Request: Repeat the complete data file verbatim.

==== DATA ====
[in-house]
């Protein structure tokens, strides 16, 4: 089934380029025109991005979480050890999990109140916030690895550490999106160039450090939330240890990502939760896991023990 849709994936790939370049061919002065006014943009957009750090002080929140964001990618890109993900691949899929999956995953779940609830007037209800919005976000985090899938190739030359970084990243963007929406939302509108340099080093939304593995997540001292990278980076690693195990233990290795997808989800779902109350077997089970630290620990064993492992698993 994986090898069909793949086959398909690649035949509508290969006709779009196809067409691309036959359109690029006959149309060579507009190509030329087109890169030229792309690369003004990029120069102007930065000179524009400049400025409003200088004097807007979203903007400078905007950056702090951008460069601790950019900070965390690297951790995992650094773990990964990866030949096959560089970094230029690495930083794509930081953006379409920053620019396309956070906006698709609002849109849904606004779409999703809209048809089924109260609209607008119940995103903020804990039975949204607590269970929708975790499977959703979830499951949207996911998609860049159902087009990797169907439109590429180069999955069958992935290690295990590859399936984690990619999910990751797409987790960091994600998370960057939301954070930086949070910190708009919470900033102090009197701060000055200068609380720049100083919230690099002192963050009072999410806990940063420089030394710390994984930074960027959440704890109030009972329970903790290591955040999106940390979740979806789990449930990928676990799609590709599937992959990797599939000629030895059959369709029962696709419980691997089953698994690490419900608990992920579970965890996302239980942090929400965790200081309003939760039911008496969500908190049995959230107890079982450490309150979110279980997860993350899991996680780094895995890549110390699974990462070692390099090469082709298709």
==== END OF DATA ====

[in-house]
């Protein structure tokens, strides 16, 4: 089934380029025109991005979480050890999990109140916030690895550490999106160039450090939330240890990502939760896991023990 849709994936790939370049061919002065006014943009957009750090002080929140964001990618890109993900691949899929999956995953779940609830007037209800919005976000985090899938190739030359970084990243963007929406939302509108340099080093939304593995997540001292990278980076690693195990233990290795997808989800779902109350077997089970630290620990064993492992698993 994986090898069909793949086959398909690649035949509508290969006709779009196809067409691309036959359109690029006959149309060579507009190509030329087109890169030229792309690369003004990029120069102007930065000179524009400049400025409003200088004097807007979203903007400078905007950056702090951008460069601790950019900070965390690297951790995992650094773990990964990866030949096959560089970094230029690495930083794509930081953006379409920053620019396309956070906006698709609002849109849904606004779409999703809209048809089924109260609209607008119940995103903020804990039975949204607590269970929708975790499977959703979830499951949207996911998609860049159902087009990797169907439109590429180069999955069958992935290690295990590859399936984690990619999910990751797409987790960091994600998370960057939301954070930086949070910190708009919470900033102090009197701060000055200068609380720049100083919230690099002192963050009072999410806990940063420089030394710390994984930074960027959440704890109030009972329970903790290591955040999106940390979740979806789990449930990928676990799609590709599937992959990797599939000629030895059959369709029962696709419980691997089953698994690490419900608990992920579970965890996302239980942090929400965790200081309003939760039911008496969500908190049995959230107890079982450490309150979110279980997860993350899991996680780094895995890549110390699974990462070692390099090469082709298709």